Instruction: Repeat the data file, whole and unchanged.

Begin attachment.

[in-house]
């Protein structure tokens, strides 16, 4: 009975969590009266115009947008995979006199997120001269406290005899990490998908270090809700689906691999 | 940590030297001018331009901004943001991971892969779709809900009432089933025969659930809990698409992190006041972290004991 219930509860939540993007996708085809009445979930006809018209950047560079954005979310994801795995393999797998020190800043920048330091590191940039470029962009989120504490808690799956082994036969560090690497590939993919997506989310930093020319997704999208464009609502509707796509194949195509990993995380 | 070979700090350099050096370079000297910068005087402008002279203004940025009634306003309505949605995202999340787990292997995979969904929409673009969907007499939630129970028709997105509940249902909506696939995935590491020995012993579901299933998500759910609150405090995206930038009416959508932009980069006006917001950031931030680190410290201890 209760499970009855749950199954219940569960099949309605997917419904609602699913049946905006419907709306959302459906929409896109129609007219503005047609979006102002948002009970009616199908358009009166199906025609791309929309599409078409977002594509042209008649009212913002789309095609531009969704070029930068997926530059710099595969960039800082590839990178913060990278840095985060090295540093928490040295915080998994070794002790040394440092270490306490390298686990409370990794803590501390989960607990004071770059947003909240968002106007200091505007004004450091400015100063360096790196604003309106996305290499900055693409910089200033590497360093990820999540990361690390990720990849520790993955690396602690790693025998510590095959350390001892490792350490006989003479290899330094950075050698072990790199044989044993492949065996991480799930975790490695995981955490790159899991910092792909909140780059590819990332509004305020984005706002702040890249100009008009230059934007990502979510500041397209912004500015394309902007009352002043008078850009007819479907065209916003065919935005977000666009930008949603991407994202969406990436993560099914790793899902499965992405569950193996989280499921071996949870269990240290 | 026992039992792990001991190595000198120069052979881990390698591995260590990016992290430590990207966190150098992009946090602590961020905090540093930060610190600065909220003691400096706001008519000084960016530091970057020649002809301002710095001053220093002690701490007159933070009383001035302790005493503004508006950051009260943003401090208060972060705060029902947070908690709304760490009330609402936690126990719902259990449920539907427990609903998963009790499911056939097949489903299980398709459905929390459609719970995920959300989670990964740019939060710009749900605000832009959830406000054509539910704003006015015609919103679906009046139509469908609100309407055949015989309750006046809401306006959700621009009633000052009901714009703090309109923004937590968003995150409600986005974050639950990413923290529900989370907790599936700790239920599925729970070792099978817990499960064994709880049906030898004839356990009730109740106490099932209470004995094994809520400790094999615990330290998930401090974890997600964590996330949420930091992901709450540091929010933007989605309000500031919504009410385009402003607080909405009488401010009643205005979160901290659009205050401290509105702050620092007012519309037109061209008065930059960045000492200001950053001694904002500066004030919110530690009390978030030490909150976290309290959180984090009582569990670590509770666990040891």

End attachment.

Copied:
[in-house]
């Protein structure tokens, strides 16, 4: 009975969590009266115009947008995979006199997120001269406290005899990490998908270090809700689906691999 | 940590030297001018331009901004943001991971892969779709809900009432089933025969659930809990698409992190006041972290004991 219930509860939540993007996708085809009445979930006809018209950047560079954005979310994801795995393999797998020190800043920048330091590191940039470029962009989120504490808690799956082994036969560090690497590939993919997506989310930093020319997704999208464009609502509707796509194949195509990993995380 | 070979700090350099050096370079000297910068005087402008002279203004940025009634306003309505949605995202999340787990292997995979969904929409673009969907007499939630129970028709997105509940249902909506696939995935590491020995012993579901299933998500759910609150405090995206930038009416959508932009980069006006917001950031931030680190410290201890 209760499970009855749950199954219940569960099949309605997917419904609602699913049946905006419907709306959302459906929409896109129609007219503005047609979006102002948002009970009616199908358009009166199906025609791309929309599409078409977002594509042209008649009212913002789309095609531009969704070029930068997926530059710099595969960039800082590839990178913060990278840095985060090295540093928490040295915080998994070794002790040394440092270490306490390298686990409370990794803590501390989960607990004071770059947003909240968002106007200091505007004004450091400015100063360096790196604003309106996305290499900055693409910089200033590497360093990820999540990361690390990720990849520790993955690396602690790693025998510590095959350390001892490792350490006989003479290899330094950075050698072990790199044989044993492949065996991480799930975790490695995981955490790159899991910092792909909140780059590819990332509004305020984005706002702040890249100009008009230059934007990502979510500041397209912004500015394309902007009352002043008078850009007819479907065209916003065919935005977000666009930008949603991407994202969406990436993560099914790793899902499965992405569950193996989280499921071996949870269990240290 | 026992039992792990001991190595000198120069052979881990390698591995260590990016992290430590990207966190150098992009946090602590961020905090540093930060610190600065909220003691400096706001008519000084960016530091970057020649002809301002710095001053220093002690701490007159933070009383001035302790005493503004508006950051009260943003401090208060972060705060029902947070908690709304760490009330609402936690126990719902259990449920539907427990609903998963009790499911056939097949489903299980398709459905929390459609719970995920959300989670990964740019939060710009749900605000832009959830406000054509539910704003006015015609919103679906009046139509469908609100309407055949015989309750006046809401306006959700621009009633000052009901714009703090309109923004937590968003995150409600986005974050639950990413923290529900989370907790599936700790239920599925729970070792099978817990499960064994709880049906030898004839356990009730109740106490099932209470004995094994809520400790094999615990330290998930401090974890997600964590996330949420930091992901709450540091929010933007989605309000500031919504009410385009402003607080909405009488401010009643205005979160901290659009205050401290509105702050620092007012519309037109061209008065930059960045000492200001950053001694904002500066004030919110530690009390978030030490909150976290309290959180984090009582569990670590509770666990040891």